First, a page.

If you’ve ever seen a seagull in person, you’ll know just how much personality these seabirds have.
As is true of all wildlife, seagulls are fascinating creatures.
Here are some interesting facts about these boisterous birds!
Some facts about Seagull Anatomy
- The smallest of the species can grow to 11.5 inches and reach 4.2 ounces.
- Larger species reach up to 30 inches and 3.8 pounds.
- Almost all seagulls flaunt clean, white plumage. The tips of their wings, however, are darker if not black in color. There are some species that are completely white or gray.
- Seagulls have strong, sturdy bodies. Their legs are elongated, and their feet are webbed. Their bright yellow beaks are usually yellow in color.
Some Interesting Attributes and Behavioral Facts about Seagulls
Beyond their physical description, seagulls embrace a variety of attributes and behaviors that truly set them apart.
Let’s take a look.
Segulls Are Monogamous
That’s right. Seagulls mate for life. They become doting parents who don’t tire of showering their offspring with care and attention.
They share a truly equal partnership.
Both parents are involved when it comes to incubation. The mother and the father are also equally active to feed and protect the young until they’re old enough to be independent.
Couples build nests together. They gather plant material for the purpose.
Seagulls’ nests are cup-shaped and can be found either on land or atop cliffs that are hard to reach.
Their Breeding Colonies Are Almost Impossible to Infiltrate
The social framework within which they function is solid, and they all get together to corner any intruders who dare encroach upon their colonies.
In some cases, predators have been known to drown.
Seagull colonies vary in size. While some colonies comprise a few birds, others consist of thousands of seagulls.
Within larger breeding colonies, couples that are breeding also make sure to protect their nest and territory from other seagull couples.
They Can Drink Saltwater
Not many seabirds can do this. This makes seagulls one of the very few in the category to actually survive doing so.
This works out well for them because it means they can fly way out to sea to forage for food if the situation calls for it.
When seagulls drink salt water, a pair of glands above their eyes helps remove the salt from their system.
Once the salt is flushed, it leaves their body through the nostrils. So it’s not so much as salt stays in their system; nature has given them the ability to do so.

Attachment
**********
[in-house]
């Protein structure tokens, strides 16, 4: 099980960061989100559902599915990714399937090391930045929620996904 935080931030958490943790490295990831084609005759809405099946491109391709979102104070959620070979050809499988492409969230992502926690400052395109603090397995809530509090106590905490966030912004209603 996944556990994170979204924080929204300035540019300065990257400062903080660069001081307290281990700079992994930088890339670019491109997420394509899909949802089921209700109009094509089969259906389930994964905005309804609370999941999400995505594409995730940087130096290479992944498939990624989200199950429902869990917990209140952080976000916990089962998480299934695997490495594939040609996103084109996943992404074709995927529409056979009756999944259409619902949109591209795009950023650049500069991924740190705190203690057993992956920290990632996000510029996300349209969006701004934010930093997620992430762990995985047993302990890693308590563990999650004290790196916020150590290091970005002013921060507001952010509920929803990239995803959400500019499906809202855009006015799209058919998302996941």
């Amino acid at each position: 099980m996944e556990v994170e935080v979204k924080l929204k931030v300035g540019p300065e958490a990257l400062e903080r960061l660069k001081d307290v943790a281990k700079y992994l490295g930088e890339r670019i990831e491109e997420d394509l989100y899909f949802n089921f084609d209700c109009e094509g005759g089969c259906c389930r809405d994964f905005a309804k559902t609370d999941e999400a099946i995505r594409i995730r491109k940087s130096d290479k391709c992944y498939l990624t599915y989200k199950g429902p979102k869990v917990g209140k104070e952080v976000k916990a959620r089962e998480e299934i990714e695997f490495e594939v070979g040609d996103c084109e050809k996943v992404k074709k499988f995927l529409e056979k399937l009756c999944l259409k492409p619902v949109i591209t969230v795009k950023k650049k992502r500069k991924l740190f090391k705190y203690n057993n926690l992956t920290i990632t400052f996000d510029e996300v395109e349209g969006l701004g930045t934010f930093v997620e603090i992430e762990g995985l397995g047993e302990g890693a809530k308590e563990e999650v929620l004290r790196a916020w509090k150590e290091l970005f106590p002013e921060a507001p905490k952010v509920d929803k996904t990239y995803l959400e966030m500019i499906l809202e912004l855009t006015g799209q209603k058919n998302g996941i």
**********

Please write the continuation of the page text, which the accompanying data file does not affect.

They Have Sharp Vision
Compared to humans, seagulls have amazing eyesight.
When it comes to their winged counterparts, they have the ability to move their eyes within the sockets. Not many birds can claim the same.
They Are Great Fliers
Seagulls have great control over thermals and wind. They also know how to navigate direction, especially when it comes to making sharp turns.
When airborne, they can dive and climb like nobody’s business. They can even hover in the air, motionless.
This is the degree to which they understand how to get the wind to work in their favor.
This neat little trick is especially helpful to them when they’re on the lookout for prey, and need to get a clear view of what’s below them in the water.
To the onlooker, their flying skills are a treat to watch. If you live near a beach and it’s a windy day, head on over and catch a free show!
They Are Intelligent
Proof of this is the fact that seagulls have highly developed methods of feeding.
One example is how when they catch clams or other creatures with a hard shell. They drop them onto rocky surfaces in order to open them up.
To attract fish, they use breadcrumbs. To get earthworms to crawl out of the ground, they use their feet to emulate the sound of rain.
Seagulls use a creative approach to hunting and one that they teach their offspring as well.
This further demonstrates how seagulls are also adept at sharing knowledge and passing useful information to others in their colony.
Depending on the prey and their natural habitat, a flock of these seabirds will customize its hunting behavior.
They Communicate Effectively
Seagulls have an intricate and sophisticated system through which they communicate.
It involves an extensive range of gesticulations or body movements, along with varying vocalizations.
While their noisy squawks might sound obtrusive to human ears, they’re an integral part of how they communicate with each other.
They Are Omnivores